Friday, May 13, 2011

Wrapping Up With Dutch Oven Delight

As the school year winds down for the semester, it always seems that the work picks up.  It is at this time when I start to consider the importance of going to class, reading the endless chapters, and writing the endless papers.  I agree that they have value, but how can I use that last Shakespeare paper in my real life?   I think one of the greatest parts about being in college has been the realization that I learn by doing.  Here is where the first word I gave you in my first blog post (Adventure Awaits) comes back into play.  Experiential.

Photo Credit: Keala Shultz
Ryann and Danielle preparing stuffed
Experiential means experiencing, I mean the word experience is right there.  As I foresee myself spending more and more time within the studious walls of the Law Library and putting on my ‘thinking cap’, I am flooded with thoughts of how much more I learn when I am actually outside of the walls of a classroom.  Instead of doodling on my Biology notes and fading in and out of focus as I stare at the never ending power points, my mind flips back to just a few weeks ago at a guide training where we had a giant Dutch oven cook off.

For those of you who do not know, Dutch ovens are big cast iron pots that we fill with delicious foods that you would never guess could be made on an outdoor adventure.  You heat up coals and evenly place them beneath and on top of the pot so the heat evenly circulates.  Menu items for this training were enchiladas, stuffed peppers, calzones, monkey bread, peach and apple cobbler, and a new experiment -smackos (tortillas, chocolate, and marshmallows).

Photo Credit: Keala Shultz
Step 1: heating up the coals
While you may be wondering how this even relates to school or learning, in fact for me it has a ton to do with it.  Food on outdoor trips is a big deal.  There are a lot of factors that go into making an outdoor meal, especially if you want to eat well like we do here at ELAC.  There is menu prep, shopping, checking for allergies, and of course procedure for actually cooking the food.  More importantly, like I explained above, Dutch oven cooking is complex and it takes patience.  It also involves flexibility in dealing with the different environmental conditions on each trip.  I won’t tell you all the details of my Dutch oven failures in the past but let’s just say my chocolate chip cookies never quite passed the test all three times I tried before I decided to retire.  That being said, most of us guides had no idea about all that goes into a meal or even how to prepare it.  I have been a guide for almost two years now and this cooking training was the first time I actually took the time to be taught how to make a meal from start to finish.  Here was learning by doing first hand.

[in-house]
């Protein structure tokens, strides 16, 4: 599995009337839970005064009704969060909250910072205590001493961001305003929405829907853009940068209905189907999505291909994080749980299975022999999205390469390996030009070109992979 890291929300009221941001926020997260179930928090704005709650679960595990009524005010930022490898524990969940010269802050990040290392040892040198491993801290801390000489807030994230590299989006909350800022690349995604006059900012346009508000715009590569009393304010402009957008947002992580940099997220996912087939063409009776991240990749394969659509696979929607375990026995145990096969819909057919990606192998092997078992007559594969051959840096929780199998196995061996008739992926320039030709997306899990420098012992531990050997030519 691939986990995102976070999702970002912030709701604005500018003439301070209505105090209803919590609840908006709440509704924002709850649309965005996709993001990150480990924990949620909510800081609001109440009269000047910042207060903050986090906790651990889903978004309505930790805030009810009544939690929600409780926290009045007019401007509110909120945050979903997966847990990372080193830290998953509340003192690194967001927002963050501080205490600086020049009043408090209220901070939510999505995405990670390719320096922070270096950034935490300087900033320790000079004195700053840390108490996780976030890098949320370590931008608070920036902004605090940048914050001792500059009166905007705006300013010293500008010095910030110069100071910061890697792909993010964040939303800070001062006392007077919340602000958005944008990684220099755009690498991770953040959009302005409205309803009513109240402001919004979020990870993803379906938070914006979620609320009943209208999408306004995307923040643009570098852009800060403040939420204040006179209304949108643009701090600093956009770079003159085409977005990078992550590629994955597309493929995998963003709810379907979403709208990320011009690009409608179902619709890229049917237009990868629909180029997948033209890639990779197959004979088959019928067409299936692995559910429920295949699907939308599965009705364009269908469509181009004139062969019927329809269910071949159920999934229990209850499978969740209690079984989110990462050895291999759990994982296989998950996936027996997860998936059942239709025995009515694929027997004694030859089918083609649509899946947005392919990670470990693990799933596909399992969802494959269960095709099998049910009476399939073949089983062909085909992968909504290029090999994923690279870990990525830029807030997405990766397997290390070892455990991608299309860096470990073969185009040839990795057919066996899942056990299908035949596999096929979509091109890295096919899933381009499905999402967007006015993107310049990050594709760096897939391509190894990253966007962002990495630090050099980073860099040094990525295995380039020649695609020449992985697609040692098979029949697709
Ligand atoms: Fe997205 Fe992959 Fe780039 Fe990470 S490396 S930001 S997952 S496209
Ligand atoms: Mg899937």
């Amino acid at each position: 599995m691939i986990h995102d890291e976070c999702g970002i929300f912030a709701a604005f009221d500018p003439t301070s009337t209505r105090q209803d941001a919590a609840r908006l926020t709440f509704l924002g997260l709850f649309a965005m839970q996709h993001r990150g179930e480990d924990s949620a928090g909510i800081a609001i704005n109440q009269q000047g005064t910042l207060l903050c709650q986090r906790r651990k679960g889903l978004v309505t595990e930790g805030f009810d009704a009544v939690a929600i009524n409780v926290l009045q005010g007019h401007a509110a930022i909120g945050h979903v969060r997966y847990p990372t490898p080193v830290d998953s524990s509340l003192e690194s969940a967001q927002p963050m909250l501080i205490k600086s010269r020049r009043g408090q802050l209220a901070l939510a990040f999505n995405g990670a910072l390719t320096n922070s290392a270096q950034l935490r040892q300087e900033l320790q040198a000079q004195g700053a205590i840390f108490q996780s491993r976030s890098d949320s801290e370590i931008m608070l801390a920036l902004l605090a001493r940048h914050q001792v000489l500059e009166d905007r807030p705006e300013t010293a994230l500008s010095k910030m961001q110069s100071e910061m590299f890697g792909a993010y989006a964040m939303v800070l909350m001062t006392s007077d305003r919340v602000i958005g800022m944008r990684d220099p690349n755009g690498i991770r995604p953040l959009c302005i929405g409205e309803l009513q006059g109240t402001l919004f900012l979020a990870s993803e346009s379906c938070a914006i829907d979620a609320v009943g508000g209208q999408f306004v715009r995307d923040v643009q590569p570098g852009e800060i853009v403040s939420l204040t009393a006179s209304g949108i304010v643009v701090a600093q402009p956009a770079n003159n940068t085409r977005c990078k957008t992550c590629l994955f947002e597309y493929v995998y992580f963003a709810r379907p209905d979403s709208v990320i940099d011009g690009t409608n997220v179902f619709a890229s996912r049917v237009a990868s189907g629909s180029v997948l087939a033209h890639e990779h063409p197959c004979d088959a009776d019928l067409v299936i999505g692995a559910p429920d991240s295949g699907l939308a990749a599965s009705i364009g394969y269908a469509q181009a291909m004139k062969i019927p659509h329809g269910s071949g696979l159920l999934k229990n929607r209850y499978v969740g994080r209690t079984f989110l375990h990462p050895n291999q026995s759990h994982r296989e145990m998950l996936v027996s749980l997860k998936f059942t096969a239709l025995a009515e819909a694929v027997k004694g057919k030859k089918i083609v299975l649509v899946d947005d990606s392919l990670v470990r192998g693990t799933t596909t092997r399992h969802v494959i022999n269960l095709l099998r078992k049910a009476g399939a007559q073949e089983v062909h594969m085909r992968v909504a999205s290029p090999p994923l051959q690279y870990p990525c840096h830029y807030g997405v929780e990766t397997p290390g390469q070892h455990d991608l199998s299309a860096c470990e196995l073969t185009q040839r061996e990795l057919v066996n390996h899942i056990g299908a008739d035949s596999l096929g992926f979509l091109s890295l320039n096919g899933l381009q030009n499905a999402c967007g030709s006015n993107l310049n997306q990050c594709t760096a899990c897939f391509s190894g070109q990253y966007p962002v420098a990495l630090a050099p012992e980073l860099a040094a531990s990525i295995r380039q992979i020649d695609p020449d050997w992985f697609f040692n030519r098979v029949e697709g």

Photo Credit: Keala Shultz
Monkey Bread!
What was special about this training was that the guides and I each got to partner with a guide in development to go through the steps of a certain meal or dessert and help them to understand the process.  By doing this and teaching at the same time, I actually learned new things myself and got more experience in a teaching role.  While knowing when to rotate a cobbler or when the calzone is perfectly cooked will not help me on my finals, what I can say is that applying the things you learn and going out and testing what you are taught is where true learning happens.  So my advice is once you have sharpened your last pencil and flipped your last flash card for this semester, get outside challenge all these lessons and theories you have studied this whole year!

1 comment:

  1. I could really go for some monkey bread right now!! Your dutch oven cook off looked intense. I hope you tried the enchilada - it looked tasty.